What follows, way below, is a quickly researched article I wrote during the ACA rollout when folks were panicked over the Healthcare.gov website glitches. The nearly complete lack of publicity and public information about the PPACA from the day it was passed, up through the present is one of the great political mysteries of the 21st century. To me, at least.
For a number of reasons, however, I did not publish it. First, I had technical difficulties, which our intrepid Elfling slew. Then, it didn't seem to fit; plus the information seems to come from some other universe -- since it is never discussed, even during the Capitol Hill Inquisitions over the ACA "scandal."
But today I noticed a comment which reminded me why I wrote the piece in the first place:
It's not only the "junk" insurances being cut that won't let you keep your doctor.Well, that's a drag. Only one insurer on the HIX [Health Insurance Exchange]? Even though the comment was in a dead Diary, I responded:
We lost our insurance due to a layoff and so we went shopping on the exchange since we didn't have any employer insurance to choose. We could keep our plan and the doctor and hospital that I like and trust- if we choose to pay $1150/month in COBRA costs.
If we shop on the Exchange, our State has decided that since only one Insurance Co. even deigned to participate, that insurance company doesn't have to offer the full plan on the exchange - only 14 out of 26 NH hospitals will covered and even though we are in a river valley that shares many other things and all the other insurances I've had include the hospital and doctors just across the river, BS [Blue Shield] doesn't have to.
So even if I choose a plan from the not-choice known as the Exchange in NH, I can NOT keep my doctor or hospital on it.
-- nuclear winter solstice
There is another optionThen, I thought I'd better post something I can link to to back up my words.
You do not have to use the exchange to buy insurance. There are many insurers and plans outside the exchange that are competing in the individual market. Walgreens and CVS and Rite Aid pharmacies have signed on to help folks shop and enroll both on the exchanges and off. They are acting as brokers during the enrollment period and have in-store advisors and navigators.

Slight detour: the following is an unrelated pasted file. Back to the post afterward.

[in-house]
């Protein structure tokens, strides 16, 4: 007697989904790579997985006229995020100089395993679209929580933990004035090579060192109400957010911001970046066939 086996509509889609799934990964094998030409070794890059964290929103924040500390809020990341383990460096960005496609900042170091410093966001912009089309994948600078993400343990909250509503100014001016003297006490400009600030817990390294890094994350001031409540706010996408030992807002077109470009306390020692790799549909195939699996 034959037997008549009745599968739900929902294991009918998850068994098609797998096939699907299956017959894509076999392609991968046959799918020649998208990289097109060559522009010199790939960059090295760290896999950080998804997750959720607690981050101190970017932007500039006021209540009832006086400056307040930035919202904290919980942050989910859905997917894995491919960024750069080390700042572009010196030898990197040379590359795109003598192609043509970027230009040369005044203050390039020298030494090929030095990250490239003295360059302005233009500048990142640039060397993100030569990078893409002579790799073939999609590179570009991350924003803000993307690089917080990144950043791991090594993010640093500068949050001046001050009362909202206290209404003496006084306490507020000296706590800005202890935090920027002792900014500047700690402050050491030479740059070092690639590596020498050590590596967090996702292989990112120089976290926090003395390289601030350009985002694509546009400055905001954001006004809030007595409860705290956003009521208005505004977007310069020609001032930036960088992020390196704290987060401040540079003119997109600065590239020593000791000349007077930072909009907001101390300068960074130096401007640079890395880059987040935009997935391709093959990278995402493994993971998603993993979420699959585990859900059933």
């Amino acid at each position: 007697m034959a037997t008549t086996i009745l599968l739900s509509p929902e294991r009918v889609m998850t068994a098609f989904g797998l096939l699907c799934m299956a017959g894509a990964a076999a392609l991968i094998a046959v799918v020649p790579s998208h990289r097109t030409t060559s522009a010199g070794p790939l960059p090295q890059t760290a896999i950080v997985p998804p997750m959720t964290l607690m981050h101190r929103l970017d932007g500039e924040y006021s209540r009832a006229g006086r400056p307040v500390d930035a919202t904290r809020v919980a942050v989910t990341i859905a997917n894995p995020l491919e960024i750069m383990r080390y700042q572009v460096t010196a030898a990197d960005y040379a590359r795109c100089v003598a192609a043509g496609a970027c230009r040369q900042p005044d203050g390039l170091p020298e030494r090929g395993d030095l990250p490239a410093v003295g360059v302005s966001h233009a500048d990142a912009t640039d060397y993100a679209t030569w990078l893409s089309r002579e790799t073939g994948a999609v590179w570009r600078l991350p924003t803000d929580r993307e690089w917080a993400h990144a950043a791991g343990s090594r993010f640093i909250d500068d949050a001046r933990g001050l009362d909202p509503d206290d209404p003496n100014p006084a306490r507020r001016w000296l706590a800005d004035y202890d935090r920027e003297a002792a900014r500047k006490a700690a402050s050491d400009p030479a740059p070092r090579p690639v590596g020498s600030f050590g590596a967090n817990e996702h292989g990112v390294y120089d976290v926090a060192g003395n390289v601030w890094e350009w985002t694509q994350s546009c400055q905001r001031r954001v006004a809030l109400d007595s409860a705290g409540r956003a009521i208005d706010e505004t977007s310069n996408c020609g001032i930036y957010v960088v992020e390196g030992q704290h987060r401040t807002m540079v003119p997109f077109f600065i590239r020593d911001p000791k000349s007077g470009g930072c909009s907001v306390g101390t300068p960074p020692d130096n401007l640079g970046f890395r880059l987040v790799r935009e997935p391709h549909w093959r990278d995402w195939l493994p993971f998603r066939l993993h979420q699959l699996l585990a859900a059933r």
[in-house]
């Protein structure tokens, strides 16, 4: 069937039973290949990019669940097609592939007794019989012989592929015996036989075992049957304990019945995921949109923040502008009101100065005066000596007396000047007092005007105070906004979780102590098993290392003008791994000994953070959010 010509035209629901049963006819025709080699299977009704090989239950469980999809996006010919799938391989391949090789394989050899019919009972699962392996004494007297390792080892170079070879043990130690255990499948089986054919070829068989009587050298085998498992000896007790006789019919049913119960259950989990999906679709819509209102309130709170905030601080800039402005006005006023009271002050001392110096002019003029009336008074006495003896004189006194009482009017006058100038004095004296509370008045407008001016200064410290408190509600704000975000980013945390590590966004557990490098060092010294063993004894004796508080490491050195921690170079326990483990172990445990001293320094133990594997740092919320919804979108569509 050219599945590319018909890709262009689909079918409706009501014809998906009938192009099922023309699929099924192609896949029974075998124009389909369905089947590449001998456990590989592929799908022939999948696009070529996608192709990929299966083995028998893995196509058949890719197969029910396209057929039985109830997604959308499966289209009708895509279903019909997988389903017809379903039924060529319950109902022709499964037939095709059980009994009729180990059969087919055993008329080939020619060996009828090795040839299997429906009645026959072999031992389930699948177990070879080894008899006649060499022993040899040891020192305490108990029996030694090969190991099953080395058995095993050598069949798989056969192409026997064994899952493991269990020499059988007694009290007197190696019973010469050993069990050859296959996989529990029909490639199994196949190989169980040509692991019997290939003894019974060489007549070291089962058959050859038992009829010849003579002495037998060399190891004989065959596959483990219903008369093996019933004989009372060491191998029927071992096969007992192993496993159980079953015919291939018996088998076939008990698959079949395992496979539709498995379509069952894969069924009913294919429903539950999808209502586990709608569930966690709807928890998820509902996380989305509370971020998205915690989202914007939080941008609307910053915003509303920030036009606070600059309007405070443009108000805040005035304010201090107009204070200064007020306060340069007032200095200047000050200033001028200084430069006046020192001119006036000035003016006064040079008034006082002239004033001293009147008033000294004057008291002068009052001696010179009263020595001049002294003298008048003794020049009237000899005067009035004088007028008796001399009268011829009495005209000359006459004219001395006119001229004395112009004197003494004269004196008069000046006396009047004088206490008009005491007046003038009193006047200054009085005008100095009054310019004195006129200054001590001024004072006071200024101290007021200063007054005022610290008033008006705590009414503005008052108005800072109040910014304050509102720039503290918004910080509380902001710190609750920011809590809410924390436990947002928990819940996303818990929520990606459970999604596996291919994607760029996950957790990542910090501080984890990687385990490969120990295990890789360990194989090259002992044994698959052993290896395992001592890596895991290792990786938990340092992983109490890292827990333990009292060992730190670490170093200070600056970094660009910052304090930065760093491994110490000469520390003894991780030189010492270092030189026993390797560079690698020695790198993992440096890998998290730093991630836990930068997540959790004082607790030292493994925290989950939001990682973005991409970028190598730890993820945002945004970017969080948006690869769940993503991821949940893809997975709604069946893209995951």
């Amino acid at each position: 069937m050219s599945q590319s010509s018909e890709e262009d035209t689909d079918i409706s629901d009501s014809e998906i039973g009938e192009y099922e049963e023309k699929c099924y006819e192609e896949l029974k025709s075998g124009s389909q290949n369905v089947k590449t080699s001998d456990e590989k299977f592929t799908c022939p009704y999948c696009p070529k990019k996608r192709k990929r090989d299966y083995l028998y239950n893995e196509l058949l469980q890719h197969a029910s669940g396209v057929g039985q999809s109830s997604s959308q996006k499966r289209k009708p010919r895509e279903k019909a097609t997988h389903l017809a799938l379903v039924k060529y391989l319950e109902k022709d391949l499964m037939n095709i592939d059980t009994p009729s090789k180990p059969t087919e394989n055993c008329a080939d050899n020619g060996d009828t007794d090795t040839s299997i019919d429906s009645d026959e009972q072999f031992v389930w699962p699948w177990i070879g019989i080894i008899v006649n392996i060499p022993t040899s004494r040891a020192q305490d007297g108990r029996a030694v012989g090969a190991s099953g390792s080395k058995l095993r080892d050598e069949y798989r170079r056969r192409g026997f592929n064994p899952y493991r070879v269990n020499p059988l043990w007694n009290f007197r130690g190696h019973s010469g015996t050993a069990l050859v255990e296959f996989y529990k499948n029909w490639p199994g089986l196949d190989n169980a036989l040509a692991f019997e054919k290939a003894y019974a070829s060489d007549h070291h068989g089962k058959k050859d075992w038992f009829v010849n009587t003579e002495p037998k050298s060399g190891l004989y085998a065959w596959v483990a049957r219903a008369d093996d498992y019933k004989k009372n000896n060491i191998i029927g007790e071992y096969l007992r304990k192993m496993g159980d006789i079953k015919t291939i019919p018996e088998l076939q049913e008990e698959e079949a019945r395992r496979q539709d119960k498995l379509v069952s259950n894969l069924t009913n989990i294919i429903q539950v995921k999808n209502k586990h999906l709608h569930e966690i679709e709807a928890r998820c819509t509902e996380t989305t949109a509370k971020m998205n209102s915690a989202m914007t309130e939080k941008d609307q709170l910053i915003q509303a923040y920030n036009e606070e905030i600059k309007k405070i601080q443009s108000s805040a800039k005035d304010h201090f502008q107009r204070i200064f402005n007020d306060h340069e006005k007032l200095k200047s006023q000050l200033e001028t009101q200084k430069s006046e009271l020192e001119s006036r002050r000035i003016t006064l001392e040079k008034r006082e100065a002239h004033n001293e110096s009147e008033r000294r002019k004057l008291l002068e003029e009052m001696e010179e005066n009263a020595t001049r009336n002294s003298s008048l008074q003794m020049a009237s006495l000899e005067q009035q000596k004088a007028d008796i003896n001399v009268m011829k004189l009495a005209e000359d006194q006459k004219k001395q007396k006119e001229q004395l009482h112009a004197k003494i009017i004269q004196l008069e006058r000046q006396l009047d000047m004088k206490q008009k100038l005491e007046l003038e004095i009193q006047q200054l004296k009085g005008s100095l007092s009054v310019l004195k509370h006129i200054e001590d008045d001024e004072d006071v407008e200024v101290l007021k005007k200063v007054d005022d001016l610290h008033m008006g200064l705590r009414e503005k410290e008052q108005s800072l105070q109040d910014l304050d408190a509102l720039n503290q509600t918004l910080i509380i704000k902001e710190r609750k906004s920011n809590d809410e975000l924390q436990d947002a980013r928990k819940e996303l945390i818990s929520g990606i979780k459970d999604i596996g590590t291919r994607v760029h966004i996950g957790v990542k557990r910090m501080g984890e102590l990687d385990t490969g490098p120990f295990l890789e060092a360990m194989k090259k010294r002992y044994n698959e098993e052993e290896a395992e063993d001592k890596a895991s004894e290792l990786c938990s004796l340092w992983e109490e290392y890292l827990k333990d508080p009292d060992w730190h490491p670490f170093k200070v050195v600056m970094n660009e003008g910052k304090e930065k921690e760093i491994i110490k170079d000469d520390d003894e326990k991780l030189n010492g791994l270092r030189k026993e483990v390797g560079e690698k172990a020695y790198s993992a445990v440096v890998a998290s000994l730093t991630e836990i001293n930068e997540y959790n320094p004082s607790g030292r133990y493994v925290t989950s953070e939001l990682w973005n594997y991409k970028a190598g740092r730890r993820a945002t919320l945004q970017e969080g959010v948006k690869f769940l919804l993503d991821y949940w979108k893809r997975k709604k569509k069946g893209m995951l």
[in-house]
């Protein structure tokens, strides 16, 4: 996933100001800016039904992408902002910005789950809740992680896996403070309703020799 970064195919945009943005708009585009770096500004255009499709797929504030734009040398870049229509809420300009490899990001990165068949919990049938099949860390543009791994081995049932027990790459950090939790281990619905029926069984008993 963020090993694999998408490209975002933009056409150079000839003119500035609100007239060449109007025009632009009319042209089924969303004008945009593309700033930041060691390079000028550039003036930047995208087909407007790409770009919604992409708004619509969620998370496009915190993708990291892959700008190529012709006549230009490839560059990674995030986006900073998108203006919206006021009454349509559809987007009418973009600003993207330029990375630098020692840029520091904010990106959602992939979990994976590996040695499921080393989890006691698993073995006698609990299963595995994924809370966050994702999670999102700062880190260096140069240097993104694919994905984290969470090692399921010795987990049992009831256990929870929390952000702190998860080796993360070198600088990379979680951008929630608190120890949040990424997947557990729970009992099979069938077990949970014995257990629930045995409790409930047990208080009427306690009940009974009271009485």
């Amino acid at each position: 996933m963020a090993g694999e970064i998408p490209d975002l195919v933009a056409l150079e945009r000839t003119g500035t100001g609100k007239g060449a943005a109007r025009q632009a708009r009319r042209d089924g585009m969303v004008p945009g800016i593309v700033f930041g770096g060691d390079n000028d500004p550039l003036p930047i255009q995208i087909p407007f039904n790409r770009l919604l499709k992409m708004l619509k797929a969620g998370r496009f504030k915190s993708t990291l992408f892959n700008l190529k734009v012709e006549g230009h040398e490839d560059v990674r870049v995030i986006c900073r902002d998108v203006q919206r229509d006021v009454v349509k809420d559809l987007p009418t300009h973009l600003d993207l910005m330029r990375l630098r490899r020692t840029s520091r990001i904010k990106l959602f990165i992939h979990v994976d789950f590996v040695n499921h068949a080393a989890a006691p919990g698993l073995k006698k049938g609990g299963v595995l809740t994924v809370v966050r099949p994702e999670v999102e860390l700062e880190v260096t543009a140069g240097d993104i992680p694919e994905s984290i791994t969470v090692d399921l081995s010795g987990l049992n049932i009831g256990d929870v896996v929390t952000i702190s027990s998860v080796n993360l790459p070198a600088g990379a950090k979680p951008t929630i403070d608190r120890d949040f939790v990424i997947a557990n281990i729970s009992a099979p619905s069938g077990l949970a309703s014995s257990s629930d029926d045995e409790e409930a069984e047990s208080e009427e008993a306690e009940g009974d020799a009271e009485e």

I'm not sure why this is not publicized, but it is a fact, and I hope it helps.
So, here it is:
Months ago, the major drugstore chains of the US announced that there were joining with the Federal Government to help their customers around the nation to get signed up for "ObamaScare." Computer shopping isn't ubiquitous -- and it is merely ONE approach to retail sales. That's why the Federal Government set up bricks-and-mortar PPACA stores in every neighborhood in America.
I hopped into Walgreens last night and noticed a sign outside offering to get me ACA health insurance. And why wouldn't they? After all, they receive a commission for doing so, which costs the customer nothing whatsoever. Sounds like a a win-win to me.
Walgreens offers customers a chance to speak to licensed insurance advisors to discuss health insurance plans sold through the state HIXs. They also have their own private online health insurance portal contracted by GoHealth. According their website, tax credits and subsidies are issued there, as well.
Rite Aid announced that it will initially station independent, licensed insurance agents in nearly 2,000 of its 4,600 stores to help uninsured customers sign up for a health insurance plan for the entire six-month enrollment period. The agents will work one-on-one with customers to help them make insurance choices.